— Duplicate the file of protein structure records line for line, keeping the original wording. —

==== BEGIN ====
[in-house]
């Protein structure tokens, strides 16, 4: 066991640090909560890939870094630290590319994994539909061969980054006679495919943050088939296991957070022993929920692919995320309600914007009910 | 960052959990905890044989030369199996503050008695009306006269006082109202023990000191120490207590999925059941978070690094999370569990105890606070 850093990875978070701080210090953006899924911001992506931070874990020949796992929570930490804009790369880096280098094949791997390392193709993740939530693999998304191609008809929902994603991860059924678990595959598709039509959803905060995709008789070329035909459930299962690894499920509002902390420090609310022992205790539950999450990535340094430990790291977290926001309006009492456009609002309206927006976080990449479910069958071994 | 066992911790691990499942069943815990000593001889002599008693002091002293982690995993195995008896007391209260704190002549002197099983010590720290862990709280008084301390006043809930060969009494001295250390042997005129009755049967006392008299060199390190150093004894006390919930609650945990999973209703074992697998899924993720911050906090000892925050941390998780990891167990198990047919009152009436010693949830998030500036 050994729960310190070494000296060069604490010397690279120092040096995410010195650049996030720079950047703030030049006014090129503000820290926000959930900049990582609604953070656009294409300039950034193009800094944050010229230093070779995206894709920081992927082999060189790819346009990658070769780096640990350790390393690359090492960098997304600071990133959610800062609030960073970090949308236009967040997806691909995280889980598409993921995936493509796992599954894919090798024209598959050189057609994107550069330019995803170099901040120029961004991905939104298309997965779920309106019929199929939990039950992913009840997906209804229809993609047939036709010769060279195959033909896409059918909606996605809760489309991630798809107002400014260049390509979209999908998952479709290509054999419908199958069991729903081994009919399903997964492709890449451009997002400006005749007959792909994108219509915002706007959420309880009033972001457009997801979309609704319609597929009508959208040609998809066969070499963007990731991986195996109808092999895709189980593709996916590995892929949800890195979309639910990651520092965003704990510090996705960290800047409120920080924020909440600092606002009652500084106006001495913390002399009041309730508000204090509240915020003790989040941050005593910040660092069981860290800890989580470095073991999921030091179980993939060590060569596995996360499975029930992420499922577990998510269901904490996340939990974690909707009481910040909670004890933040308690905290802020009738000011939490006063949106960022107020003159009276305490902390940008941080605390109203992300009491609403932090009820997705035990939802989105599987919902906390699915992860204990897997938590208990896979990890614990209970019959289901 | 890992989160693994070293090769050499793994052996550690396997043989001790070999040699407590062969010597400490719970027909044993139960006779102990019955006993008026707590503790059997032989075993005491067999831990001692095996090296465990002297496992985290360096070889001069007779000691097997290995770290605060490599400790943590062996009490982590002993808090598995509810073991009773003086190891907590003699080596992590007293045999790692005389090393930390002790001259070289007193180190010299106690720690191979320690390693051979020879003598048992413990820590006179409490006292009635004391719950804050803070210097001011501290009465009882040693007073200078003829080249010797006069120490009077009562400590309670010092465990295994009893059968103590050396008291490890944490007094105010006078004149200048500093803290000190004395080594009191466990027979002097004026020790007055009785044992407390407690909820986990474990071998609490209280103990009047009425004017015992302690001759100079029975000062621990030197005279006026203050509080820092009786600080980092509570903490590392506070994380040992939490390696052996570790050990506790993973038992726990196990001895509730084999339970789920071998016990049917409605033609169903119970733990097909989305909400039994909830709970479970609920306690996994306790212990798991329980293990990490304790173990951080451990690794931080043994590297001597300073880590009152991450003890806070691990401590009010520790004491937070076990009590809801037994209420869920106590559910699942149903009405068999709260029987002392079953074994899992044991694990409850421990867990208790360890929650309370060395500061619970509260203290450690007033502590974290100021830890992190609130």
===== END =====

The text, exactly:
[in-house]
């Protein structure tokens, strides 16, 4: 066991640090909560890939870094630290590319994994539909061969980054006679495919943050088939296991957070022993929920692919995320309600914007009910 | 960052959990905890044989030369199996503050008695009306006269006082109202023990000191120490207590999925059941978070690094999370569990105890606070 850093990875978070701080210090953006899924911001992506931070874990020949796992929570930490804009790369880096280098094949791997390392193709993740939530693999998304191609008809929902994603991860059924678990595959598709039509959803905060995709008789070329035909459930299962690894499920509002902390420090609310022992205790539950999450990535340094430990790291977290926001309006009492456009609002309206927006976080990449479910069958071994 | 066992911790691990499942069943815990000593001889002599008693002091002293982690995993195995008896007391209260704190002549002197099983010590720290862990709280008084301390006043809930060969009494001295250390042997005129009755049967006392008299060199390190150093004894006390919930609650945990999973209703074992697998899924993720911050906090000892925050941390998780990891167990198990047919009152009436010693949830998030500036 050994729960310190070494000296060069604490010397690279120092040096995410010195650049996030720079950047703030030049006014090129503000820290926000959930900049990582609604953070656009294409300039950034193009800094944050010229230093070779995206894709920081992927082999060189790819346009990658070769780096640990350790390393690359090492960098997304600071990133959610800062609030960073970090949308236009967040997806691909995280889980598409993921995936493509796992599954894919090798024209598959050189057609994107550069330019995803170099901040120029961004991905939104298309997965779920309106019929199929939990039950992913009840997906209804229809993609047939036709010769060279195959033909896409059918909606996605809760489309991630798809107002400014260049390509979209999908998952479709290509054999419908199958069991729903081994009919399903997964492709890449451009997002400006005749007959792909994108219509915002706007959420309880009033972001457009997801979309609704319609597929009508959208040609998809066969070499963007990731991986195996109808092999895709189980593709996916590995892929949800890195979309639910990651520092965003704990510090996705960290800047409120920080924020909440600092606002009652500084106006001495913390002399009041309730508000204090509240915020003790989040941050005593910040660092069981860290800890989580470095073991999921030091179980993939060590060569596995996360499975029930992420499922577990998510269901904490996340939990974690909707009481910040909670004890933040308690905290802020009738000011939490006063949106960022107020003159009276305490902390940008941080605390109203992300009491609403932090009820997705035990939802989105599987919902906390699915992860204990897997938590208990896979990890614990209970019959289901 | 890992989160693994070293090769050499793994052996550690396997043989001790070999040699407590062969010597400490719970027909044993139960006779102990019955006993008026707590503790059997032989075993005491067999831990001692095996090296465990002297496992985290360096070889001069007779000691097997290995770290605060490599400790943590062996009490982590002993808090598995509810073991009773003086190891907590003699080596992590007293045999790692005389090393930390002790001259070289007193180190010299106690720690191979320690390693051979020879003598048992413990820590006179409490006292009635004391719950804050803070210097001011501290009465009882040693007073200078003829080249010797006069120490009077009562400590309670010092465990295994009893059968103590050396008291490890944490007094105010006078004149200048500093803290000190004395080594009191466990027979002097004026020790007055009785044992407390407690909820986990474990071998609490209280103990009047009425004017015992302690001759100079029975000062621990030197005279006026203050509080820092009786600080980092509570903490590392506070994380040992939490390696052996570790050990506790993973038992726990196990001895509730084999339970789920071998016990049917409605033609169903119970733990097909989305909400039994909830709970479970609920306690996994306790212990798991329980293990990490304790173990951080451990690794931080043994590297001597300073880590009152991450003890806070691990401590009010520790004491937070076990009590809801037994209420869920106590559910699942149903009405068999709260029987002392079953074994899992044991694990409850421990867990208790360890929650309370060395500061619970509260203290450690007033502590974290100021830890992190609130």